Please share AltUse content with friends and family. Who knows, someone you know may need an AltUse or have an AltUse to share with our community. Thank you.

RePlayGround - AltUse Featured Partner

RePlayGround is where discarded materials take on new life! We take scrap and make it new - and we help you recycle, too. Be sure to check out our ReMake It recycling kits - like the wine cork trivet and bottle lamp. They're both easy ways to get going with recycling.

Don't miss our do-it-yourself section where we teach you how to reuse discards all by yourself! Turn old glasses into picture framesumbrellas into skirts, and more. Or invite us to your next event and we'll provide materials and hands-on instruction for your favorite recycling project.

We're recycling fanatics and just love finding new uses for old items. Your scrap is the raw material for our next design project.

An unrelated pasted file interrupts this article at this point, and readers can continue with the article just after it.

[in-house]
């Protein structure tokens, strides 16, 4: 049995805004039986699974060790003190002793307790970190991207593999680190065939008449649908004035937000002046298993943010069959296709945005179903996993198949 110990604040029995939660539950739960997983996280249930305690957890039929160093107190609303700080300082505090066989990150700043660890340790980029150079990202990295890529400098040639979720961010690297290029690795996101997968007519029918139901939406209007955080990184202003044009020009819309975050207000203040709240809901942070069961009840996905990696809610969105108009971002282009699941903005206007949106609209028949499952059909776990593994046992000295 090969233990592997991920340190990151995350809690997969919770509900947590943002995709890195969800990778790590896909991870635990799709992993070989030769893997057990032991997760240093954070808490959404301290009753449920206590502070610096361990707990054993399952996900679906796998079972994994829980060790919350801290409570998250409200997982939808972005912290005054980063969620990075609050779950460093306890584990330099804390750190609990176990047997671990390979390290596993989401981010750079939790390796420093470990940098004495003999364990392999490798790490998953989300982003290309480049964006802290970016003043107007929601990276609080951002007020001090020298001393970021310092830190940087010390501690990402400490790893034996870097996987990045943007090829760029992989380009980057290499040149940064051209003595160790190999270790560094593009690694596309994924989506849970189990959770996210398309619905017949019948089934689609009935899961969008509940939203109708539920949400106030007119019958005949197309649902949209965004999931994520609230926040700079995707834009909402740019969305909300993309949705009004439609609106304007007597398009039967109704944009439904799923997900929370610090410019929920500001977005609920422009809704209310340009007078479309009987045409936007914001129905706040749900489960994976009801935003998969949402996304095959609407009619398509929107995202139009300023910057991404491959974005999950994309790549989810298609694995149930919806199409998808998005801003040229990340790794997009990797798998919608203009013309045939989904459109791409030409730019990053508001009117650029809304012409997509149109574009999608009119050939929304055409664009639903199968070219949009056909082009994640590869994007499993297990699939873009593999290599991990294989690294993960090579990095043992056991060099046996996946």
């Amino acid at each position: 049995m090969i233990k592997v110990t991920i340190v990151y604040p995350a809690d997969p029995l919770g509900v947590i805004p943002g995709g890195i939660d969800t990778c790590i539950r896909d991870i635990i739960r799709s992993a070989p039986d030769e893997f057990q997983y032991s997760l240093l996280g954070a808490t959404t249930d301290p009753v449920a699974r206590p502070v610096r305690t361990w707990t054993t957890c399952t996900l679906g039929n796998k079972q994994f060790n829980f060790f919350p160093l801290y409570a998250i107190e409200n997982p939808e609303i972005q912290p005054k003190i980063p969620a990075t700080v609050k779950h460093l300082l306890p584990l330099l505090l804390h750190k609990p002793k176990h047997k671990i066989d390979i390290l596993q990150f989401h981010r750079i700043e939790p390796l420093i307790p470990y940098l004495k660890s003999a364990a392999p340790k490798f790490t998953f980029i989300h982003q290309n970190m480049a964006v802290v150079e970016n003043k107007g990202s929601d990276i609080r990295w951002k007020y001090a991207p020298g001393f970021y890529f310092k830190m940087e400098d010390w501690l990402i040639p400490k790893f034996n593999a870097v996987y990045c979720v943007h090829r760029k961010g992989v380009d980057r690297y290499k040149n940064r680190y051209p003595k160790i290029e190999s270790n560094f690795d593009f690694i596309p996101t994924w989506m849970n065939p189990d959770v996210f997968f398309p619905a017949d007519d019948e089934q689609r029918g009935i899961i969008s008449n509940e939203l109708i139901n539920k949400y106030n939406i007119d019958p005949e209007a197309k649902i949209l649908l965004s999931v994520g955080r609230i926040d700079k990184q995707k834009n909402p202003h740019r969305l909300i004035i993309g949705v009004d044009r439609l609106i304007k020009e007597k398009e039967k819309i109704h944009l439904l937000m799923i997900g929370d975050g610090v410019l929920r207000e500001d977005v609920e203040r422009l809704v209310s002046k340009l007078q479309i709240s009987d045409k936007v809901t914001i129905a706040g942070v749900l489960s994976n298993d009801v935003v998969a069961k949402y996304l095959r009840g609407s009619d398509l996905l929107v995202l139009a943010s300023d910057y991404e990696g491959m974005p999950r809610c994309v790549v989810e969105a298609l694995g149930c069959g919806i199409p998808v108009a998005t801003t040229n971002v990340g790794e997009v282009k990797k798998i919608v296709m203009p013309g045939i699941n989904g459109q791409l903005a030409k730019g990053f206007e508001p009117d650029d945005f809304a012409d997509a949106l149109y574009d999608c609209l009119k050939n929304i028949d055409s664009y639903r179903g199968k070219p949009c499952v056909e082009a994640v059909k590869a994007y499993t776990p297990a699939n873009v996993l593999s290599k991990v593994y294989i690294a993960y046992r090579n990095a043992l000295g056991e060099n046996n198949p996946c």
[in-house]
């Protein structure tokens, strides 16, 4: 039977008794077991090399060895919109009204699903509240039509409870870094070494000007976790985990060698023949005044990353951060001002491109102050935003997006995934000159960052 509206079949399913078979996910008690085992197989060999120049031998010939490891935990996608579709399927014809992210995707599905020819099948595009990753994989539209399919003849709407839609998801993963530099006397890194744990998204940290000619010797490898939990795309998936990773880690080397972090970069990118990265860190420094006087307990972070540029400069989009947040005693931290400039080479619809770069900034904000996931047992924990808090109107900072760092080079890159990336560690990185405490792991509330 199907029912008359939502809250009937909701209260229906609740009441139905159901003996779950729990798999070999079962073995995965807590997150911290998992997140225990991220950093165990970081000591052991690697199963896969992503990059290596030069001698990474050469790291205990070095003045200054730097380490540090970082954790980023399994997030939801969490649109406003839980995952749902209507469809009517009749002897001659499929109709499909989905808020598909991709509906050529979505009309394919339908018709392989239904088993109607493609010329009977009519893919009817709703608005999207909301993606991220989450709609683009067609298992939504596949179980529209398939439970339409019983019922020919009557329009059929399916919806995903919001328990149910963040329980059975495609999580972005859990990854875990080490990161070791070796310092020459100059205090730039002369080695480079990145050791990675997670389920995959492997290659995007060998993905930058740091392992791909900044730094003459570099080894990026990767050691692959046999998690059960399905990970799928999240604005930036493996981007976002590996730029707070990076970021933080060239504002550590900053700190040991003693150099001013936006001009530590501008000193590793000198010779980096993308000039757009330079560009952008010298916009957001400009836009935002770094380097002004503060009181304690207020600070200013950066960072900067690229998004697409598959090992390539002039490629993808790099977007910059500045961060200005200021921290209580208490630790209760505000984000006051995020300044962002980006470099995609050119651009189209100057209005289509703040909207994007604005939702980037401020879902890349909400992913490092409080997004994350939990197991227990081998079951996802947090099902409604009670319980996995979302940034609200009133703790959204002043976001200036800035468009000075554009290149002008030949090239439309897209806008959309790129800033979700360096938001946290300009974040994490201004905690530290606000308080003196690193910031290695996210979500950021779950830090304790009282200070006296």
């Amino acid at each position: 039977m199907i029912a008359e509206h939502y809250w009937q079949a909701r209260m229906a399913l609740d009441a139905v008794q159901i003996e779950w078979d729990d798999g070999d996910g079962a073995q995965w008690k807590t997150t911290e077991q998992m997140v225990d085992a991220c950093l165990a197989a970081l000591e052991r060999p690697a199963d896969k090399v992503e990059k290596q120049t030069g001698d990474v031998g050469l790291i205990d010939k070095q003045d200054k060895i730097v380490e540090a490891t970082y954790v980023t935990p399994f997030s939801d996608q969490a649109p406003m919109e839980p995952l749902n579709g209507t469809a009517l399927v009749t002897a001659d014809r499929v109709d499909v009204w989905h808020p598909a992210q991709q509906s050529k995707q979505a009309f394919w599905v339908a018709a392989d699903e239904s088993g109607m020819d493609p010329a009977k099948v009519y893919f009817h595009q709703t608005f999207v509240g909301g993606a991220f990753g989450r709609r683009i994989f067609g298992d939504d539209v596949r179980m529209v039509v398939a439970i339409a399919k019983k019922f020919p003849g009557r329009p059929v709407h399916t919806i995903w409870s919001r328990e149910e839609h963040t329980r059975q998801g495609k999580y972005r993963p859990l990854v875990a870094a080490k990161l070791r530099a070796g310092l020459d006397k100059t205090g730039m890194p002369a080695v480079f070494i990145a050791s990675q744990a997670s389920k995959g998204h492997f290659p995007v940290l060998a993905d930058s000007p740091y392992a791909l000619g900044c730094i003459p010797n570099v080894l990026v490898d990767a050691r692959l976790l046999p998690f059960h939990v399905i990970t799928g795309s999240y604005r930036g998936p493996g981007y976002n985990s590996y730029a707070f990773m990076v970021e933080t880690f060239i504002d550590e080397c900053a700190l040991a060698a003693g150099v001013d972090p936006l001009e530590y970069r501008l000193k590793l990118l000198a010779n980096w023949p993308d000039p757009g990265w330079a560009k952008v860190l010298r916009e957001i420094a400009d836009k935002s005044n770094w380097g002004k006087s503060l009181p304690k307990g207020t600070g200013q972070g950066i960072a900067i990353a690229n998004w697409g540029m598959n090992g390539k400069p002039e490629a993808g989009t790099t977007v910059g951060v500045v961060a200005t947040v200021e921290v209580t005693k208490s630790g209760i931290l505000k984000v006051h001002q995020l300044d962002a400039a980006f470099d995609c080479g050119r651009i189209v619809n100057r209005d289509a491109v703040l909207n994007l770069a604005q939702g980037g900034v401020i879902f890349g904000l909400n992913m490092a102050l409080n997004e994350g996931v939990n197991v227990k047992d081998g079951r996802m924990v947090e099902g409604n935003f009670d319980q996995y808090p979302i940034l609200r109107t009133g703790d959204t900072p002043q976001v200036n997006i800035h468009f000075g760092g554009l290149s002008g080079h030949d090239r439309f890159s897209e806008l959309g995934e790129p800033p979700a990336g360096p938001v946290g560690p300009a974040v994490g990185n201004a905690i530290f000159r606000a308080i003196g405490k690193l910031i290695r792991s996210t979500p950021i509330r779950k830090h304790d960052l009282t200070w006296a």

RePlayGround grew from the imagination of Tiffany Threadgould. She went to grad school for design at the lovely Pratt Institute in Brooklyn, New York. That's where she wrote her thesis titled "Trash Nouveau - reincarnating garbage into usable products." And she's been a Design Junkie ever since.

You might know us as Tiffany Tomato Designs. That's our old name. We've moved over to RePlayGround because there's enough scrap for everyone to share.
Visit to learn more about its products and services.


A winner of the recent "How do you AltUse" Promotion, Home Grown Edible Landscapes promotes sustainable, organic, and productive uses for urban landscapes through its fan page on Facebook and website. Its business model teaches clients how to design, install, and maintain their own edible or native landscape. Its motto is "We want to change the world, one garden at a time!" To learn more about Home Grown Edible Landscapes, please visit

Recycling Goes From Less Waste to Zero Waste

Sara Marshall peers into a drop-off point for recycling in Nantucket. The town is a leader in "zero waste.
Published: October 19, 2009